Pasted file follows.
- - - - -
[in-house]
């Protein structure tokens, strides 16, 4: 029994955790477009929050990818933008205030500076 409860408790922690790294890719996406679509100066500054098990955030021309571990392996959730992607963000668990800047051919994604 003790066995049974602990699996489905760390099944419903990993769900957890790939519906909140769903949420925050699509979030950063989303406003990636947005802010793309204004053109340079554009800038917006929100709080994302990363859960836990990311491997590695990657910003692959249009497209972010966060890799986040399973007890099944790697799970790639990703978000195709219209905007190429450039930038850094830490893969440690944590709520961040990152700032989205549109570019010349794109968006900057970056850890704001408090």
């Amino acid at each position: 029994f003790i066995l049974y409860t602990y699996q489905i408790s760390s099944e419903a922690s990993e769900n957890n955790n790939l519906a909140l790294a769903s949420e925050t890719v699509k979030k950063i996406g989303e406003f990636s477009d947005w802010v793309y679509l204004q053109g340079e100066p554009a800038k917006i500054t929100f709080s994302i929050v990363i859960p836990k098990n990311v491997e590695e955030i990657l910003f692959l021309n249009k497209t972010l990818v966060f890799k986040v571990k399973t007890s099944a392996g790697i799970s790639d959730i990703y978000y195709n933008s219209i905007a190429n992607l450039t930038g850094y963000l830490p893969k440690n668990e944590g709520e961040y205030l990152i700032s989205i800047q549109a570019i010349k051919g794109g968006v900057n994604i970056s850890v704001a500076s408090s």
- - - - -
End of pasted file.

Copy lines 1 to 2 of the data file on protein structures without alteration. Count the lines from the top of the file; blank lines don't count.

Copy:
[in-house]
């Protein structure tokens, strides 16, 4: 029994955790477009929050990818933008205030500076 409860408790922690790294890719996406679509100066500054098990955030021309571990392996959730992607963000668990800047051919994604 003790066995049974602990699996489905760390099944419903990993769900957890790939519906909140769903949420925050699509979030950063989303406003990636947005802010793309204004053109340079554009800038917006929100709080994302990363859960836990990311491997590695990657910003692959249009497209972010966060890799986040399973007890099944790697799970790639990703978000195709219209905007190429450039930038850094830490893969440690944590709520961040990152700032989205549109570019010349794109968006900057970056850890704001408090």